As the 2012-13 CWHL season brought with it the retirements of Brampton Thunder legends Lori Dupuis and Cherie Piper, it is time for the growing league to consider introducing a Hall of Fame. The year before, long-time veteran Sommer West (a former Canadian National Team member) made the visceral decision to retire. Like West, Dupuis and Piper were among many former Canadian National Team members that helped stimulate interest while bringing growth to a growing league.
During the next few seasons, many more players (such as Jayna Hefford, Caroline Ouellette, Sami Jo Small and Kim St. Pierre) will reach the twilight of their careers, as retirement will soon follow. As these players were some of the first superstars in the CWHL’s history, recognition in a Hall of Fame would be the most appropriate tribute for their careers.
From the outset, a CWHL Hall of Fame does not need to occupy a physical space (in contrast to the Hockey Hall of Fame in Toronto). The league could borrow a page from World Wrestling Entertainment’s Hall of Fame and just have it virtually.
In addition, its Hall of Fame induction ceremony could be held in the same tradition as the WWE. While the CWHL hosts its awards night during Clarkson Cup week, the induction event could be held on the same night (in similarity to WWE’s Hall of Fame ceremony during WrestleMania weekend).
Oddly, the history of the CWHL and women’s pro hockey runs somewhat parallel to WWE and pro wrestling. Women’s hockey history is scattered through various leagues (COWHL, NWHL, WWHL), while pro wrestling had its territory system. The end result is that some members of the WWE Hall of Fame never actually wrestled for the promotion but were essential to helping the industry grow.
Women’s pro hockey also has a history that stretches across many territories, while many of the greatest builders in the sport (Jenny Potter, Hayley Wickenheiser) having never played in the CWHL. Like WWE, it would only be appropriate to have a Hall of Fame that recognizes other promotions because of the roots that exist.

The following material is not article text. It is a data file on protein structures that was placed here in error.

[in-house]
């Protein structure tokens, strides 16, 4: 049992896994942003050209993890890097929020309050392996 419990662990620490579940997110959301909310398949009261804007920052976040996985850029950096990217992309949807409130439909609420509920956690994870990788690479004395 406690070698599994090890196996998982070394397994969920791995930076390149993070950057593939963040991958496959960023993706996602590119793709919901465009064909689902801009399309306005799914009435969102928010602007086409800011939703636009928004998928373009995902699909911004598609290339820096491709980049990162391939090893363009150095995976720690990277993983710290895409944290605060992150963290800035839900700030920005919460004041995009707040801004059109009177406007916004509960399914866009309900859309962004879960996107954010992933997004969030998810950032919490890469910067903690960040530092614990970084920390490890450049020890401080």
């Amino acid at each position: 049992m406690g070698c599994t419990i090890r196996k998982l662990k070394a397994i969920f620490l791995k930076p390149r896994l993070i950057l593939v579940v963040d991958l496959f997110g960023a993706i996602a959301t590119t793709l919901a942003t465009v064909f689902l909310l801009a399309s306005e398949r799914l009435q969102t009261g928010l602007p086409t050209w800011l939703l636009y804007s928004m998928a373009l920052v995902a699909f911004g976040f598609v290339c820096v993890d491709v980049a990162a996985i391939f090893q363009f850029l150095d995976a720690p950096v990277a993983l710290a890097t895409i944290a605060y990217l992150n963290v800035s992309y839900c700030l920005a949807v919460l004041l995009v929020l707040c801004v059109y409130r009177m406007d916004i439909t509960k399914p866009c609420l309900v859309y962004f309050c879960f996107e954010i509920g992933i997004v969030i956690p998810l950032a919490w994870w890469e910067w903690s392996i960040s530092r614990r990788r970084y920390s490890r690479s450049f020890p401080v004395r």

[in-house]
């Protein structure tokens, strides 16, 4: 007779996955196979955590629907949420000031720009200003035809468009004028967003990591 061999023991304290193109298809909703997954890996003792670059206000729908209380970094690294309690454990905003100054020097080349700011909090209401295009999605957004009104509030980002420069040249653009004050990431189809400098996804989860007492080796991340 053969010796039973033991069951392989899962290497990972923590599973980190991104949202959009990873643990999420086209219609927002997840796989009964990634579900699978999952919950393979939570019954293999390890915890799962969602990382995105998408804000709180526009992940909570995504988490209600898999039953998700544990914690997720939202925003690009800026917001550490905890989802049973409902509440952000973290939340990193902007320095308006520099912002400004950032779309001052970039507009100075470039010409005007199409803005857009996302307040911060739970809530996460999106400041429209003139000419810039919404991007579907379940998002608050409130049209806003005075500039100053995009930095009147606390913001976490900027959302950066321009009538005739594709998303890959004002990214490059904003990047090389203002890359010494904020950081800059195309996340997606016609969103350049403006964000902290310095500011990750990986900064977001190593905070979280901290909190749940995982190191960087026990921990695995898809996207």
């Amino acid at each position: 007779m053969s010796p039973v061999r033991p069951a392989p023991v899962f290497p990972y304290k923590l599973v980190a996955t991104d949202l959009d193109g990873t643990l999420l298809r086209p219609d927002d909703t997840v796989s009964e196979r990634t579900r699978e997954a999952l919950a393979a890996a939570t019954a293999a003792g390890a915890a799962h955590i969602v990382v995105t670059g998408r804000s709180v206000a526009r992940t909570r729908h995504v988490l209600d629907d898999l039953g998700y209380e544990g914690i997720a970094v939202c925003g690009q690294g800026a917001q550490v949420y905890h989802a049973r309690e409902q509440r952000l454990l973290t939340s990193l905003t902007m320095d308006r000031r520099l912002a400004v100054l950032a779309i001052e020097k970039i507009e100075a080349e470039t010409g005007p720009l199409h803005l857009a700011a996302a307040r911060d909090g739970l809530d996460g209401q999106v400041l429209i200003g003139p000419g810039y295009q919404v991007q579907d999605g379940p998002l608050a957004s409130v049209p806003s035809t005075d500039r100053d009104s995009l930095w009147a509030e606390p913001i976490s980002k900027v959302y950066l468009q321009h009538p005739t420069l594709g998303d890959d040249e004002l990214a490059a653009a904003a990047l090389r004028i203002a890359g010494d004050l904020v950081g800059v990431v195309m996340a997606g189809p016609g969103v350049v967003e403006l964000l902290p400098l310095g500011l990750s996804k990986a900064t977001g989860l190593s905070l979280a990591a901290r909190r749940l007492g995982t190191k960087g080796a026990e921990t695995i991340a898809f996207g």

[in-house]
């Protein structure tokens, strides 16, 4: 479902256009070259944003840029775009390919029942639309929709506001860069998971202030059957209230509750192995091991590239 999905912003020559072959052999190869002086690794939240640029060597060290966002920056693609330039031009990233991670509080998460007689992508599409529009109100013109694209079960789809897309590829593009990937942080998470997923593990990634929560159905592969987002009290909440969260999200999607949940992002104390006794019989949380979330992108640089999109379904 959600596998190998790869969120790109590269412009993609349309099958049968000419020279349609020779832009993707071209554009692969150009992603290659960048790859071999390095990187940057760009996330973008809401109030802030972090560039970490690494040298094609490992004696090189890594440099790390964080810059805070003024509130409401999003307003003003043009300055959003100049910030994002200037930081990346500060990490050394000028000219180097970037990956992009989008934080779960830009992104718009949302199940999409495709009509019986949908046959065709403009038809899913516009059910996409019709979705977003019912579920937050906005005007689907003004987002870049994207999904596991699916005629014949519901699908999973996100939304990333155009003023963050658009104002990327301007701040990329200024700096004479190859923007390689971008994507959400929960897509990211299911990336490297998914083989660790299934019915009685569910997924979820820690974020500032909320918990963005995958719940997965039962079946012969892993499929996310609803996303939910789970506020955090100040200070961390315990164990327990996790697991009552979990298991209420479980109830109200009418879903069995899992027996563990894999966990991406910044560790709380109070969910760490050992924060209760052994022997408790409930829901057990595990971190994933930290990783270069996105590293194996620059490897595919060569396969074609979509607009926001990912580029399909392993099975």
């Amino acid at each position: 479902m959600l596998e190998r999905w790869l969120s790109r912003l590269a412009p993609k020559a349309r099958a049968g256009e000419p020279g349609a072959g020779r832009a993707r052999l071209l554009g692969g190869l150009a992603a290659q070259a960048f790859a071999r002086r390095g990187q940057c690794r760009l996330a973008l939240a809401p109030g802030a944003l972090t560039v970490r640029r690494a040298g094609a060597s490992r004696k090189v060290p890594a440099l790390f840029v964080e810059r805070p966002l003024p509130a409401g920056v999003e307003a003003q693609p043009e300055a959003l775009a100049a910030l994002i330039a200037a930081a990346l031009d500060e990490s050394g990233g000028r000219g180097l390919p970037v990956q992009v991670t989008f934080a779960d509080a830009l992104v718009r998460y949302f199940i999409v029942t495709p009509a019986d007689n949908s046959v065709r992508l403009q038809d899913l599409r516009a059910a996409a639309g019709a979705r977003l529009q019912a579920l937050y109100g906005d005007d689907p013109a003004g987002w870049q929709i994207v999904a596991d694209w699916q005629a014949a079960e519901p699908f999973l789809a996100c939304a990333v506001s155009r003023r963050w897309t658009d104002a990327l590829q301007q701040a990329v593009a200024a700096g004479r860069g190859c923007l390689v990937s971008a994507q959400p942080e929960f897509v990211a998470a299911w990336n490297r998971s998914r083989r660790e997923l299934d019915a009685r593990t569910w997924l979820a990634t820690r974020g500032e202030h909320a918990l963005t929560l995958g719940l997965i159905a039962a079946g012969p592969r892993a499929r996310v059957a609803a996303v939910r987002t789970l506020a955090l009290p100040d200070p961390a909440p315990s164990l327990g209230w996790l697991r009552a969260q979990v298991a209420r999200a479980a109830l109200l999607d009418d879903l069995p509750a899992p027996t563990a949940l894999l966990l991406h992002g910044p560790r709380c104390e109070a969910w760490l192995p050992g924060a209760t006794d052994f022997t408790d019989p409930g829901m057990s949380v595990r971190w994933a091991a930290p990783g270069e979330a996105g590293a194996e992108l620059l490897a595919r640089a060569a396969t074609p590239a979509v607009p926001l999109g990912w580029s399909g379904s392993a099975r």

When considering that the CWHL is a not-for-profit organization and is administered by a Board of Directors (whose names are published on the league’s website for accountability), there must be a group that could be assembled to administer Hall of Fame voting. Said group could include former Board members, media and retired players to avoid conflict of interest, while serving as the foundation towards selecting qualified individuals to be considered Hall of Famers.
The league could have four different categories for a CWHL Hall of Fame—a Players category, a Legends category (which would recognize players that never played in the CWHL), a Coaches category and a Builders Category. Although it would not be obligatory to have every category represented in a given year, it covers a wide-enough territory to accommodate numerous people that have contributed to the growth of the game.
An inaugural Hall of Fame class would likely be a large group but a worthy one. Suggestions would include Jennifer Botterill (first Angela James Bowl winner), Nathalie Dery (part of the first Clarkson Cup team), Lori Dupuis (over 12 years experience), Molly Engstrom (the first American to succeed in the CWHL), Becky Kellar (former captain with Burlington) and Vicky Sunohara (who competed in the COWHL, NWHL and CWHL).
The Legends category could include former NWHL players Geraldine Heaney and Angela James (a multiple scoring champion at the COWHL level). Nancy Drolet (a former player and manager in the Quebec league) deserves consideration as she also served the CWHL in a management capacity while acting as a bridge between French Canadian players and the rest of the league.
Ken Dufton would be a suitable choice for the Coaches category as he brings over 20 years coaching experience and coached the likes of Cassie Campbell, Angela James and Geraldine Heaney.
The Builders Category could include Adrienne Clarkson (founder of the Clarkson Cup), Samantha Holmes (founder of the Strathmore Rockies and Team Alberta), along with Fran Rider (President of the OWHA).
When one considers the high level of quality athletes (and quality people) that have competed in the CWHL, their efforts have helped lay the foundation for the next generation of competitors. With players that made many sacrifices in the early years of the league (and the lack of compensation), a Hall of Fame (even a virtual one online) would be a superlative opportunity to give back and show recognition for the remarkable efforts made.